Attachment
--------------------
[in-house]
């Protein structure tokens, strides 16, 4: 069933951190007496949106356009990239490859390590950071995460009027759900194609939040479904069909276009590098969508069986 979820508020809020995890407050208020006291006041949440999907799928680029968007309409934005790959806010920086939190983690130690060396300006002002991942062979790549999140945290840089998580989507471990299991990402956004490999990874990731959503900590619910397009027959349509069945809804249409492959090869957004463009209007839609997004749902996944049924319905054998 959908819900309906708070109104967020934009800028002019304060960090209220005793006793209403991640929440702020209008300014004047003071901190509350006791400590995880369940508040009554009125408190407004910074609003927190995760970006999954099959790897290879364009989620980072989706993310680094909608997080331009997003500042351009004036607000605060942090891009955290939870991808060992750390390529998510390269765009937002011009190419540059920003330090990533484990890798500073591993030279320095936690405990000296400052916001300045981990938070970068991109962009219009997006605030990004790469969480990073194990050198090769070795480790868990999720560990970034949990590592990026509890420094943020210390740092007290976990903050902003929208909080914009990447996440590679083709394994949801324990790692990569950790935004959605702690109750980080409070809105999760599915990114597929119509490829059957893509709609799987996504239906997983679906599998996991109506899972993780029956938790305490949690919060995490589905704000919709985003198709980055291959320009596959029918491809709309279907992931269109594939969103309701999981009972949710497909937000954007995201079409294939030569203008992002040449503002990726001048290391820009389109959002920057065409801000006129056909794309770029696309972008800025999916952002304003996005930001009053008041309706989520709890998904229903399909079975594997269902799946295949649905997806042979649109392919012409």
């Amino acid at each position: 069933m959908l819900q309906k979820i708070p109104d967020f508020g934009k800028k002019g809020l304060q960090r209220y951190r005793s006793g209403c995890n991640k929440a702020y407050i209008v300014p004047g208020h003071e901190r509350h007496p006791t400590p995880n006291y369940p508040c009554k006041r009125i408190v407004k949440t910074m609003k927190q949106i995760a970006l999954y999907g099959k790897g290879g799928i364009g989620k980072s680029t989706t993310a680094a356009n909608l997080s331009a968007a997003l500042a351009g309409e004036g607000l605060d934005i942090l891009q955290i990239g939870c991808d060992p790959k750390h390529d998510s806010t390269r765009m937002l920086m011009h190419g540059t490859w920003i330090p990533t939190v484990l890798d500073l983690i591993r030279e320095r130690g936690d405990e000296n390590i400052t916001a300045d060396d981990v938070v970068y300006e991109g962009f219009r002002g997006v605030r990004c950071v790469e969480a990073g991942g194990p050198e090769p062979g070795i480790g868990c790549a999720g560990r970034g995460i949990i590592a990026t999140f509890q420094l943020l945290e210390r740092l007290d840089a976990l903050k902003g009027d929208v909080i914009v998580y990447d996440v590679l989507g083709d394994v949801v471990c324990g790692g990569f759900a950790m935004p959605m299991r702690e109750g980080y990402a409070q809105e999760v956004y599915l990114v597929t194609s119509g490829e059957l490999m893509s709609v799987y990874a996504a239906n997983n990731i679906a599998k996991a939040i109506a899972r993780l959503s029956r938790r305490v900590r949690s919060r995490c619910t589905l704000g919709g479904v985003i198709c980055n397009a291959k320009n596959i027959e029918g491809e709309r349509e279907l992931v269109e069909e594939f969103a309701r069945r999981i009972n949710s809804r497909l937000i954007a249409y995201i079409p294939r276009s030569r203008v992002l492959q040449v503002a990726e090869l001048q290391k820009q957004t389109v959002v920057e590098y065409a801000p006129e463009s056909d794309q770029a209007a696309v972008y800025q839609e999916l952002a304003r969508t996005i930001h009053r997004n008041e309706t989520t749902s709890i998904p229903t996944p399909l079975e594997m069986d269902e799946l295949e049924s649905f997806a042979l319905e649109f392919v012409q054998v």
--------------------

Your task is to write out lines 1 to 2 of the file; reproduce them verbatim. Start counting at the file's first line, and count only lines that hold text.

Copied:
[in-house]
């Protein structure tokens, strides 16, 4: 069933951190007496949106356009990239490859390590950071995460009027759900194609939040479904069909276009590098969508069986 979820508020809020995890407050208020006291006041949440999907799928680029968007309409934005790959806010920086939190983690130690060396300006002002991942062979790549999140945290840089998580989507471990299991990402956004490999990874990731959503900590619910397009027959349509069945809804249409492959090869957004463009209007839609997004749902996944049924319905054998 959908819900309906708070109104967020934009800028002019304060960090209220005793006793209403991640929440702020209008300014004047003071901190509350006791400590995880369940508040009554009125408190407004910074609003927190995760970006999954099959790897290879364009989620980072989706993310680094909608997080331009997003500042351009004036607000605060942090891009955290939870991808060992750390390529998510390269765009937002011009190419540059920003330090990533484990890798500073591993030279320095936690405990000296400052916001300045981990938070970068991109962009219009997006605030990004790469969480990073194990050198090769070795480790868990999720560990970034949990590592990026509890420094943020210390740092007290976990903050902003929208909080914009990447996440590679083709394994949801324990790692990569950790935004959605702690109750980080409070809105999760599915990114597929119509490829059957893509709609799987996504239906997983679906599998996991109506899972993780029956938790305490949690919060995490589905704000919709985003198709980055291959320009596959029918491809709309279907992931269109594939969103309701999981009972949710497909937000954007995201079409294939030569203008992002040449503002990726001048290391820009389109959002920057065409801000006129056909794309770029696309972008800025999916952002304003996005930001009053008041309706989520709890998904229903399909079975594997269902799946295949649905997806042979649109392919012409």